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Regenerative Agriculture Podcast

May 5, 2018

This week, I had the pleasure of interviewing Steve Groff, a farmer and cover crop pioneer who has also worked with the University of Maryland on extensive cover crop research. Steve founded Cover Crop Coaching in 2016 and has spoken to audiences across North America, Europe, Australia, Japan, and many other parts of the world on the use of cover crops across the full range of agricultural applications.

In this episode, we talk about important management tools to incorporate with cover crops, the causes of erosion in a soil system, and how farmers can supply consumer demand for nutritional value. We also discuss farm economics, the books Steve read that started him in cover cropping and a step by step guide for growers who want to start developing healthy soil.



Support For This Show & Helping You Grow

This show is brought to you by AEA, leaders in regenerative agriculture since 2006.

If you are a large-scale grower looking to increase crop revenue and quality, email or call 800-495-6603 extension 344 to be connected with a dedicated AEA crop consultant.




Resources recommended by Steve



Episode 7 - Steve Groff - Highlights

3:00 - What are some of the memorable moments that have lead Steve to where he is today?

  • Steve started no till in the early 80’s - Solely to stop soil erosion
  • A key moment for Steve was 3 years into doing no till - He noticed his soil was beginning to “mellow out”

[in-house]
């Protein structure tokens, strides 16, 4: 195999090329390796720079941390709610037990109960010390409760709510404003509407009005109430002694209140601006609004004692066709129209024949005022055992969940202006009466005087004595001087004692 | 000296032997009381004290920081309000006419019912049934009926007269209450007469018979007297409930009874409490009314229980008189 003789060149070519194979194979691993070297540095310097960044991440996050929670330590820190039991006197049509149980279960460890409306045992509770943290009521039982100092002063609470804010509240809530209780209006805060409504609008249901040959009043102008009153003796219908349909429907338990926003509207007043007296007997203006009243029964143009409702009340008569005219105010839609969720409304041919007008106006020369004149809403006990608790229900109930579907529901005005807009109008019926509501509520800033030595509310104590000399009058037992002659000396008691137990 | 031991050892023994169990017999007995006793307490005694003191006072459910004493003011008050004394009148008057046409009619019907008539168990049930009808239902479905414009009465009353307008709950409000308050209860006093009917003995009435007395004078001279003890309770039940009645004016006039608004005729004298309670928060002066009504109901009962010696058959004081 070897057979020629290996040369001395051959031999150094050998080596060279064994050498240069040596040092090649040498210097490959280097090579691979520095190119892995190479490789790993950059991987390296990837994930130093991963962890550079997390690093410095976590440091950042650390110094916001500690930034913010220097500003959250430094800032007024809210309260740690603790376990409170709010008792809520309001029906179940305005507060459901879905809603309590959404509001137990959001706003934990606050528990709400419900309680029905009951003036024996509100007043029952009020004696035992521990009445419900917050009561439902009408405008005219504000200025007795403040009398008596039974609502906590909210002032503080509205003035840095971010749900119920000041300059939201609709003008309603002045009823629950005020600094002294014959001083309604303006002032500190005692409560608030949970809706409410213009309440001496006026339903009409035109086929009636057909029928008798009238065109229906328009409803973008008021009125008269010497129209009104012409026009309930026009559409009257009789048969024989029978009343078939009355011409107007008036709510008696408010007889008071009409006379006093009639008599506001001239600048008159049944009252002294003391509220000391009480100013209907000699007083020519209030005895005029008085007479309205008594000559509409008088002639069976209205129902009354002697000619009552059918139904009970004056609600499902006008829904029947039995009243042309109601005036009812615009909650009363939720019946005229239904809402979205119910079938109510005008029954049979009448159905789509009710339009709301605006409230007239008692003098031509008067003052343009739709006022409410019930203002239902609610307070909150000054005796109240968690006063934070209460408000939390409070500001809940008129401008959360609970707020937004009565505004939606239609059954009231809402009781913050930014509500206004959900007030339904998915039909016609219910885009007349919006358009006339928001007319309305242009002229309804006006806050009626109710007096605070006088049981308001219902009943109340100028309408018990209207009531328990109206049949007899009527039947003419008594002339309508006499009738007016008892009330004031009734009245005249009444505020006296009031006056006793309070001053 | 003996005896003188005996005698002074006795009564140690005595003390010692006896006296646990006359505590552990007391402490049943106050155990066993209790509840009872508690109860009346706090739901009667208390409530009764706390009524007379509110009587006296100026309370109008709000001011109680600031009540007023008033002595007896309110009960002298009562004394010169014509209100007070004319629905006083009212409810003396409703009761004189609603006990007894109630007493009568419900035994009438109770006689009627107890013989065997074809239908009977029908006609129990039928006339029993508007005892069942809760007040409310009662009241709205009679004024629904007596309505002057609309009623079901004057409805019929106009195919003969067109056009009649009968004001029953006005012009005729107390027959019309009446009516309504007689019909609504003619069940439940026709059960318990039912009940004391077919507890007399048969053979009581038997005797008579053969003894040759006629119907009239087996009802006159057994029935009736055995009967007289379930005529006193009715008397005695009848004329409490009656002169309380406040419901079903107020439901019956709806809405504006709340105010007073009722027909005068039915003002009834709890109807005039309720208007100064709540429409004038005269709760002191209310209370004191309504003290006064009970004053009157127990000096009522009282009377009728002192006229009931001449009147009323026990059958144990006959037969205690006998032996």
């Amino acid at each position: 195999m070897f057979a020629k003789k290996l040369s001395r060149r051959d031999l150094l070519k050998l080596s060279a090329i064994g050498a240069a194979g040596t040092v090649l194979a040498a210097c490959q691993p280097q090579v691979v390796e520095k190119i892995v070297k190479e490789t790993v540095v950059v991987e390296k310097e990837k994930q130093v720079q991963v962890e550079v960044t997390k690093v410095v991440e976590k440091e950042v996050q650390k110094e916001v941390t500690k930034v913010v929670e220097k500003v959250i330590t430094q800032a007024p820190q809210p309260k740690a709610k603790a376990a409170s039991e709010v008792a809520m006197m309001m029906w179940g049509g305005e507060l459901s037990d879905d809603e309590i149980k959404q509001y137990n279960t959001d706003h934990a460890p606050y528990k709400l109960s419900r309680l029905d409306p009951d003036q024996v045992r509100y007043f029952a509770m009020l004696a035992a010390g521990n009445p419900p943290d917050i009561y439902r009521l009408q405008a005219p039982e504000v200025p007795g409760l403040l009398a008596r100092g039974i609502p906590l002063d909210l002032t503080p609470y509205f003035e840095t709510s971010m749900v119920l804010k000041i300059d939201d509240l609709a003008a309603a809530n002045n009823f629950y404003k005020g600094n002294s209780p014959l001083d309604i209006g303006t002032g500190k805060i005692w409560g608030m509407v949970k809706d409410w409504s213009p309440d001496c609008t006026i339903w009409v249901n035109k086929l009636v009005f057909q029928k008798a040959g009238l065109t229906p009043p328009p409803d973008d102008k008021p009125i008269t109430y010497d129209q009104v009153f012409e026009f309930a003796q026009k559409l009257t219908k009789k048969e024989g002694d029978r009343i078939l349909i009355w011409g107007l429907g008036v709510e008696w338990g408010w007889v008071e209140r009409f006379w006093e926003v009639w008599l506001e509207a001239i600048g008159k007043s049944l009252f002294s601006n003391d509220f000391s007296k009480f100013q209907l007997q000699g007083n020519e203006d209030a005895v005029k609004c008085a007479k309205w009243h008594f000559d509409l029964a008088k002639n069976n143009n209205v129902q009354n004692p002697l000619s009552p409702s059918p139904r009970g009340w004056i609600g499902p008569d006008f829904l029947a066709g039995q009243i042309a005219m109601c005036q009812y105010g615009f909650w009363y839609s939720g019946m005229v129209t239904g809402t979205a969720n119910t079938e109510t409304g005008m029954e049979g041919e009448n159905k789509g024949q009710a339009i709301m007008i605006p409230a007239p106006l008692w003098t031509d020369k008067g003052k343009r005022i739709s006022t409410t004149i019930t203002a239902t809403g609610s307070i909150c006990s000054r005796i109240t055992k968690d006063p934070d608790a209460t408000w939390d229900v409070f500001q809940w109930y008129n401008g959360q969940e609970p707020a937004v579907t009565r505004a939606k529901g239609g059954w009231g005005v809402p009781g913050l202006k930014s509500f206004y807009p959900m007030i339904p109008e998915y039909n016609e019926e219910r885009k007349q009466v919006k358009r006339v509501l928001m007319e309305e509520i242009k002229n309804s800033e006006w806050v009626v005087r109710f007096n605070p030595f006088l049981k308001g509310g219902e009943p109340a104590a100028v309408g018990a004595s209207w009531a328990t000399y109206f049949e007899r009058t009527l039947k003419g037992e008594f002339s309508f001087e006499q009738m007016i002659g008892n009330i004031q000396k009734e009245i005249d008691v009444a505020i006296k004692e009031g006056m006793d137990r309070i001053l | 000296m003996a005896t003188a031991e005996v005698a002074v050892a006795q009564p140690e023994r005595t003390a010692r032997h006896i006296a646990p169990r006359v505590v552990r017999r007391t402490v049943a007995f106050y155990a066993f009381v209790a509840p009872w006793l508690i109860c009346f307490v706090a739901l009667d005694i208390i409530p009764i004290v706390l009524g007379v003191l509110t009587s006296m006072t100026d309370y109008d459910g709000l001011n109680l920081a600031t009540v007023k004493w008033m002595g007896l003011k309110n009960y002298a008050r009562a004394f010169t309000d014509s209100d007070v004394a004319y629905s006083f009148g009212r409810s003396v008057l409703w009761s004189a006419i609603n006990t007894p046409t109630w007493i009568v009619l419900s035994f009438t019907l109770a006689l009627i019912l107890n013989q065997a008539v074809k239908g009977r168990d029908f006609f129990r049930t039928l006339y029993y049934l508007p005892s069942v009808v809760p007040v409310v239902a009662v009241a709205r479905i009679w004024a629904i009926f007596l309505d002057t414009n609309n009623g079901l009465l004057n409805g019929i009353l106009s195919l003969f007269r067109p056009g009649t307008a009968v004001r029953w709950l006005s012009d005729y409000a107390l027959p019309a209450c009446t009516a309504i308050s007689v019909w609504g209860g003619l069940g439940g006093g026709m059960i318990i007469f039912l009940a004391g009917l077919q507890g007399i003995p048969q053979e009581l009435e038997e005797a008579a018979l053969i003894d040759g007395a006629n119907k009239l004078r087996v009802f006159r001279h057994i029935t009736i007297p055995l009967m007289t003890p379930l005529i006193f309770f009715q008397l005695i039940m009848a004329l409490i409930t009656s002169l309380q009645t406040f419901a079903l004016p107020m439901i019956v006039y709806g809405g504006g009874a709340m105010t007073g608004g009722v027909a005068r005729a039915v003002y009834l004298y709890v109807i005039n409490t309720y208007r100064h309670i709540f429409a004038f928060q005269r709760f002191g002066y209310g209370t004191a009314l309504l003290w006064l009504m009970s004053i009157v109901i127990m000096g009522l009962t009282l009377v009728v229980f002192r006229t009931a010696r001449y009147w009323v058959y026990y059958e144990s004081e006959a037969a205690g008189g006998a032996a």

• Today we can transfer to no till much faster than ever before
  • In 1995 Steve started researching cover crops - he noticed after a drought year that he had 28 bushels more of corn preceding the previous 3 years
  • Steve is all-in on cover crops!


8:20 - Erosion is a symptom of a bigger problem

  • Healthier soil isn’t going to blow or wash away
  • We don’t have a runoff problem, we have a water infiltration problem
  • Steve is encouraged by seeing mainstream agriculture start to clue in


10:00 - Can we completely resolve erosion with the use of cover crops?

  • We can greatly reduce it
  • Not just cover crops - there are many other practices however they are a key component. Cover crops are a tool - you need to manage them properly
  • Having a living root in the soil as long as possible is important
  • Having diversity of species is important - we can enhance this with cover crops!
  • Less/zero soil disturbance is important


12:30 - What are some of the other important tools farmers should incorporate?

  • Fertility management - (Ex: Avoid anhydrous ammonia, high salt fertilizers)
  • Once you get your soil functioning, you can start unlocking things that were locked before, such as allowing more access to certain minerals
  • Steve isn’t saying everyone needs to be no till - but does advocate it. Tillage is a destructive event


15:10 - How important is it to have a diversity of cover crops?

  • There is a time and a place for single species cover crops
  • Steve always plants mixed species
  • You have to play around and see what works on your farm!
  • How many species do you need? Going beyond 6-8; advantages start to level off.